Friday, June 20, 2014
• China Plans to Send Second Oil Rig to Waters Near Vietnam By JANE PERLEZ
HANOI, Vietnam — The day after tough talks between Vietnam and China that made no progress over a Chinese oil rig in the South China Sea, Beijing said Thursday it was sending a second rig to waters close to Vietnam.
The move, announced on China’s Maritime Safety Administration website, appeared to be an unabashed signal that China will press ahead to secure what it sees as its rights in the commercially and strategically vital waterway despite rising anxiety in the region.
Last month, in a contentious move, China sent its biggest oil rig, a prized $1 billion platform the size of a football field to explore in an area 17 miles off the Paracel Islands claimed by both Vietnam and China.
In what may be a more lasting act, China began shoveling sand and rock onto shoals and reefs in the Spratly archipelago, which is also contested, several months ago to create islands big enough to house buildings and surveillance equipment, including radar.
The dispatch of the second rig, described by its owner, the China National Offshore Oil Company, as the second largest in its growing fleet of rigs, began Wednesday, according to an announcement by the maritime administration.
The rig, which is being towed from a location south of Hainan Island in China’s most southern province, is expected to reach its new location in waters near the mouth of the Gulf of Tonkin by Friday, the announcement said.
Protesters demonstrating against China in Hanoi on Thursday. The dispatch of a second oil rig in the South China Sea began on Wednesday. Credit Luong Thai Linh/European Pressphoto Agency
It was not immediately clear if the second rig would end up in waters disputed by Vietnam and China. Reports Thursday in the state-controlled press of Vietnam about the movement of the rig did not stipulate that it would be located in waters claimed by Vietnam.
The commander of the Vietnamese Coast Guard, Nguyen Quang Dam, said the coordinates released by China showed the oil rig would be positioned just inside China’s continental shelf.
China had sent oil rigs to the same general area five years ago, the general said in an interview Thursday with Vietnam Express, a state-run newspaper.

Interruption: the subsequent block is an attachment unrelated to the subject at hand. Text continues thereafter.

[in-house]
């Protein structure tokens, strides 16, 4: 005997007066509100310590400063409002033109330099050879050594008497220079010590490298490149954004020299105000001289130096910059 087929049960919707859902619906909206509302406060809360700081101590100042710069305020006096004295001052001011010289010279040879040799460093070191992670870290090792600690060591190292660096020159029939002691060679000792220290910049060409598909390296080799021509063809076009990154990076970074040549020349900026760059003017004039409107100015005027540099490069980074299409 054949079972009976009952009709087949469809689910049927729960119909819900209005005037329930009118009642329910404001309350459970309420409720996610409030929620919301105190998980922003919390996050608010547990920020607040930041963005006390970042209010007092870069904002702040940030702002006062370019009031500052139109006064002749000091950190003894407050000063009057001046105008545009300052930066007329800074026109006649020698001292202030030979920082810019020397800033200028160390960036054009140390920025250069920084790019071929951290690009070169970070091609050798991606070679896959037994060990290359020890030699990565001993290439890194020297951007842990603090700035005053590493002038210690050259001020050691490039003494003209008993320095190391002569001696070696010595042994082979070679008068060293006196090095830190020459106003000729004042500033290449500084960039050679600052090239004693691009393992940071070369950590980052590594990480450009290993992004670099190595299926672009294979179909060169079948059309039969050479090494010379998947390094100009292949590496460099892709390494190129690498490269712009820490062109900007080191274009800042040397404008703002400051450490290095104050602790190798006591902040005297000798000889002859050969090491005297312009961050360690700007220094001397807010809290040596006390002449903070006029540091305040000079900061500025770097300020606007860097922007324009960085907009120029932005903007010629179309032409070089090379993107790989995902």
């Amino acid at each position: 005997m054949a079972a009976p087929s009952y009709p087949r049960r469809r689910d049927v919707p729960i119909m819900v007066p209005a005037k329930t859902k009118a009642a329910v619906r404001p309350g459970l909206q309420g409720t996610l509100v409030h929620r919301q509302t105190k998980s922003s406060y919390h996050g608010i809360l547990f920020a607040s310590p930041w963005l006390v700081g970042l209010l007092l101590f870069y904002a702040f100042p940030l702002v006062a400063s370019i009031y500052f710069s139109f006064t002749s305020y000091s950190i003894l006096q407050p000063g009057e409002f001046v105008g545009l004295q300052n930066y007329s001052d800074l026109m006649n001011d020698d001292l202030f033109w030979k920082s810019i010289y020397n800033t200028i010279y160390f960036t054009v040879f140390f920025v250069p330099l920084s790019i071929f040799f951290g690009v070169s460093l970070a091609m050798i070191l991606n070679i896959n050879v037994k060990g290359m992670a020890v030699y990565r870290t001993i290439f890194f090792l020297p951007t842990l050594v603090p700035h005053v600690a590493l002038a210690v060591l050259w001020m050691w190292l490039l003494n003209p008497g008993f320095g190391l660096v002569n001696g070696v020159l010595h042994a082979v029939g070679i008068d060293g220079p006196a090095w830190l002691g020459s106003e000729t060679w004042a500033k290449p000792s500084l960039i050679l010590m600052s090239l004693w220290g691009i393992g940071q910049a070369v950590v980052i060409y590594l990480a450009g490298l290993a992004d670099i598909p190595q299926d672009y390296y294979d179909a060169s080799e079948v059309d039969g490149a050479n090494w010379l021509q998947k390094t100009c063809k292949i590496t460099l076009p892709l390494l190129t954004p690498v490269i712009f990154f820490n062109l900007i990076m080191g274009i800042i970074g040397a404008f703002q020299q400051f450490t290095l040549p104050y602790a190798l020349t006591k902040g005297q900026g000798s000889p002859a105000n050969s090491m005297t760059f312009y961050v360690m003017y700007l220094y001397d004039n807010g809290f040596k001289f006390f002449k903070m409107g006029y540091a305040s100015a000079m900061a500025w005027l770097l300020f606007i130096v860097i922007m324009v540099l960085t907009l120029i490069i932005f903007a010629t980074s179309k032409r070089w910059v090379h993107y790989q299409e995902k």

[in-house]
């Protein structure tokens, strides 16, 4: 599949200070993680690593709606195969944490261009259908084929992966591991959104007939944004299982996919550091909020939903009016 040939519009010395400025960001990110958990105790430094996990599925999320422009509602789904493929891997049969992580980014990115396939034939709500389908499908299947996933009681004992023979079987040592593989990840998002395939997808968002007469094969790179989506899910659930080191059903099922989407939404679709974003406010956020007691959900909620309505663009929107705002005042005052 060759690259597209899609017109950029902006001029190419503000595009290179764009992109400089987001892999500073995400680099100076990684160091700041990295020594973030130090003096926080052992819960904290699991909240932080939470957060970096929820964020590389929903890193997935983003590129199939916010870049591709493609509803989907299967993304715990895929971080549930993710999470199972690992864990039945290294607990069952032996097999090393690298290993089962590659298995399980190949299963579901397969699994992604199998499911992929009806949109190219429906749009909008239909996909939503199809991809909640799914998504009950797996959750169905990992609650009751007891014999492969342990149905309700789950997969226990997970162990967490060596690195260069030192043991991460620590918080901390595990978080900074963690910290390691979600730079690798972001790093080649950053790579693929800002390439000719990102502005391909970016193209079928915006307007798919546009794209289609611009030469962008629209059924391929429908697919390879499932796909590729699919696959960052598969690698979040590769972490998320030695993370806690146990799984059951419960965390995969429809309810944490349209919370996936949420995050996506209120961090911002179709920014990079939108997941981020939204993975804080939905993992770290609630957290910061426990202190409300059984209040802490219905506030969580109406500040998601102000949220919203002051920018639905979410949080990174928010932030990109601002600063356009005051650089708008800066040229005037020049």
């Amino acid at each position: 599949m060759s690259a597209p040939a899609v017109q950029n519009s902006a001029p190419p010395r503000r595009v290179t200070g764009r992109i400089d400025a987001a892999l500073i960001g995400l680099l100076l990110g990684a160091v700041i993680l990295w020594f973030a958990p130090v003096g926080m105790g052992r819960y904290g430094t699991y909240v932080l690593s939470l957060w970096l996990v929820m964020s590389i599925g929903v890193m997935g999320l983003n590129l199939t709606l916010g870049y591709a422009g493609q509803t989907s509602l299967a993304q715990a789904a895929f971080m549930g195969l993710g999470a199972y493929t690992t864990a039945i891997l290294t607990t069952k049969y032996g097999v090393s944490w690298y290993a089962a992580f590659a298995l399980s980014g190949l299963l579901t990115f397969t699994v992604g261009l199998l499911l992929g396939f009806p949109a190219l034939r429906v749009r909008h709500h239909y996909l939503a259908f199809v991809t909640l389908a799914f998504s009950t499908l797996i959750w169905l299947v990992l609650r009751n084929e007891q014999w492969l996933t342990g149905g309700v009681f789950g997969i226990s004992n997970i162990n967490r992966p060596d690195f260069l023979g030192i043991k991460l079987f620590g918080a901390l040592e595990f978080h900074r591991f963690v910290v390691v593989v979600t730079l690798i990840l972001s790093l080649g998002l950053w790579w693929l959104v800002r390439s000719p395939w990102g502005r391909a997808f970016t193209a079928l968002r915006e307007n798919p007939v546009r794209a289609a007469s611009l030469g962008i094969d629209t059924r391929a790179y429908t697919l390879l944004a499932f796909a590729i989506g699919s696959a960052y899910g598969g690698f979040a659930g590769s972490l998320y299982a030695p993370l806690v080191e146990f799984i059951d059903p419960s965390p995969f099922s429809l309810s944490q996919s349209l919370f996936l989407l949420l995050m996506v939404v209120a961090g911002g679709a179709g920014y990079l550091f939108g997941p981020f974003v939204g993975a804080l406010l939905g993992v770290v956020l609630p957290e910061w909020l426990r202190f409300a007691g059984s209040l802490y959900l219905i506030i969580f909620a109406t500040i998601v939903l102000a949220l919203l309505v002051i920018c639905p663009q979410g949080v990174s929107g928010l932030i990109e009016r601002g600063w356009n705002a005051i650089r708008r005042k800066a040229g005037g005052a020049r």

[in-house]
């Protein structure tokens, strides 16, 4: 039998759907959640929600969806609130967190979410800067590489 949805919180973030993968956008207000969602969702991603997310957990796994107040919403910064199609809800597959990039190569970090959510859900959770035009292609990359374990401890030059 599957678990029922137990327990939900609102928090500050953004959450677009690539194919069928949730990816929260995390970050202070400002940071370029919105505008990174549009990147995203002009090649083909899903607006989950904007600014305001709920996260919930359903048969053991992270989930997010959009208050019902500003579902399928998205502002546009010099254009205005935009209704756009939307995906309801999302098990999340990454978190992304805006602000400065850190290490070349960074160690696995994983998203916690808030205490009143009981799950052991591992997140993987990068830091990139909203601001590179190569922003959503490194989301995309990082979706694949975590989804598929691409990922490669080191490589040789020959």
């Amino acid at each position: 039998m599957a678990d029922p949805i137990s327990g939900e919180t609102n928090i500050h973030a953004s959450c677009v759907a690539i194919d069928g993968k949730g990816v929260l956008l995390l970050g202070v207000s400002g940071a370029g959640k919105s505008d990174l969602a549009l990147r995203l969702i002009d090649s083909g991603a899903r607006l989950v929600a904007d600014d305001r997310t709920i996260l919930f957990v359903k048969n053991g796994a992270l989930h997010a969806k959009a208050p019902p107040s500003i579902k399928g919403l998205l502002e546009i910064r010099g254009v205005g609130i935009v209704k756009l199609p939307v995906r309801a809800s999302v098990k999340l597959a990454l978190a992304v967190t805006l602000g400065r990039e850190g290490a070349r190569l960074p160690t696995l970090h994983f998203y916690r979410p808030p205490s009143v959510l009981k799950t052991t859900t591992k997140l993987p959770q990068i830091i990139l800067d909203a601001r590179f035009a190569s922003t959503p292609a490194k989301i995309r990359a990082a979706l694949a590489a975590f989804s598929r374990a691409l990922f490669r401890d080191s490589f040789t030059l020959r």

Still, he said, the Coast Guard was monitoring the developments and was “prepared to deal with any situation.”
The coordinates suggested that the rig’s final position would be right on or close to the equidistant line between Vietnam and Hainan, according to Holly Morrow, a fellow of the Geopolitics of Energy Project at Harvard’s Belfer Center for Science and International Affairs.
The muted response from Vietnam on Thursday might indicate that the authorities were still trying to ascertain whether or not the newly deployed rig will end up in waters claimed by Vietnam, Ms. Morrow said.
She said it would not be surprising if China deliberately drilled in both disputed areas and undisputed waters to underscore the point that, from China’s point of view, all the drilling was “normal” activity.
The second rig was purchased in 2013, from “overseas,” according to an article in the newspaper run by the oil company.
It was described as a “semi-submersible drilling platform,” and was named South Sea No. 9.
The parking of the first rig, known as 981, in early May to a position 120 miles off the shore of Vietnam and 17 miles off one of the Paracel Islands set off a storm of protest by Vietnam, and sent relations between China and Vietnam plummeting to their lowest point in decades.
China and Vietnam fought a fierce land border war in 1979; in 1974 the Chinese military took possession of islands in the Paracel chain then occupied by South Vietnamese forces.
The simmering hostility to China in Vietnam erupted after the arrival of the rig, igniting riots in several cities.
A number of factories thought by the rioters to be Chinese owned were destroyed, though in fact many were owned by Taiwan-based proprietors.
Four Chinese people were killed, and China evacuated several thousand workers.
From the tone of the statement by China’s Foreign Ministry after talks between China’s top diplomat, Yang Jiechi, and the leadership here on Wednesday, Mr. Yang appears to have lectured the Vietnamese on China’s indisputable rights in the South China Sea, and in particular, to the Paracel Islands.
The Chinese statement denied there was any dispute to discuss with Vietnam.
For their part, the Vietnamese told Mr. Yang they wanted to hold international negotiations on the Paracel Islands and the surrounding waters and called for the application of the Convention of the Law of the Sea. China has repeatedly said it would not consider such talks.
Separate from the issue of the rigs, the Foreign Ministry in Beijing said Thursday it welcomed talks next week sponsored by Asean, the Association of Southeast Asian Nations, on how claimants in the South China Sea could agree on a legally binding code of conduct to govern actions by competing nations.
Talks on such a Code of Conduct have dragged on intermittently for years, and though the United States has encouraged the discussions as a way of ensuring freedom of navigation in the waterway, participants in the talks have said China has showed less enthusiasm.